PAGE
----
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The desire to rule is complexly mixed up with the desire to be ruled, just as the most masterful among us bow the lowest and grovel the most enthusiastically when presented with a strongman-savior. There is something atavistic in us that is older than the human part — the inner chimp — that makes those who listen to its voice keenly aware of their places in the social hierarchy. Even a predator instinctively recognizes a predator higher up the food chain.

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“The language there is interesting: She did not write that Price ‘did not applaud,’ ‘refrained from applauding’, or even ‘failed to applaud,” but that he refused to applaud, a formulation that converts passivity into a positive act, one from which we are to derive something of significance about his fitness for the role of secretary of health and human services.”

Which is not to say that National Public Radio’s Marilyn Geewax is a Stalinist, but rather that they were what she is, representatives of the same species.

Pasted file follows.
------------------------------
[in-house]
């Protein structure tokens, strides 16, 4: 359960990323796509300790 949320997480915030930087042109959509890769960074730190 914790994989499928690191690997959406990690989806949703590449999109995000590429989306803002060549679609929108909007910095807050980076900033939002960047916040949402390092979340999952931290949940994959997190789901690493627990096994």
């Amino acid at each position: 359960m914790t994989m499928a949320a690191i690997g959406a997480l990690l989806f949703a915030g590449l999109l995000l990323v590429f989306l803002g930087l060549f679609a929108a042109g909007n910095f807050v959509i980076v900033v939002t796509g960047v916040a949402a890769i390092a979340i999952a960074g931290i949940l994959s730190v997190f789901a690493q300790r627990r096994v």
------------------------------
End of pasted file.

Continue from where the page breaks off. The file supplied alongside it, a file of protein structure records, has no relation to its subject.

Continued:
[Read the full story here, at National Review]

Geewax, who is a senior business editor for NPR, is very interested in applause. This week, she expressed some concern that Representative Tom Price has been nominated to serve as the next secretary of health and human services. Read the rest of this entry »


Obama Accused of Wrecking Trump’s Transition

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Paul Bedard writes: A leading House Republican charges that President Obama is implementing a “scorched earth” exit strategy aimed at undermining President-elect Trump first months while cementing his own legacy through a frenzy of midnight regulations.

“I do believe that the retaliation if you will with Russia was appropriate for conduct, but it was appropriate for conduct going back weeks, months, or even years. And that’s one of the challenges is, the Russians see this as the desperate act of a dying administration, not as a measured response to their misconduct.”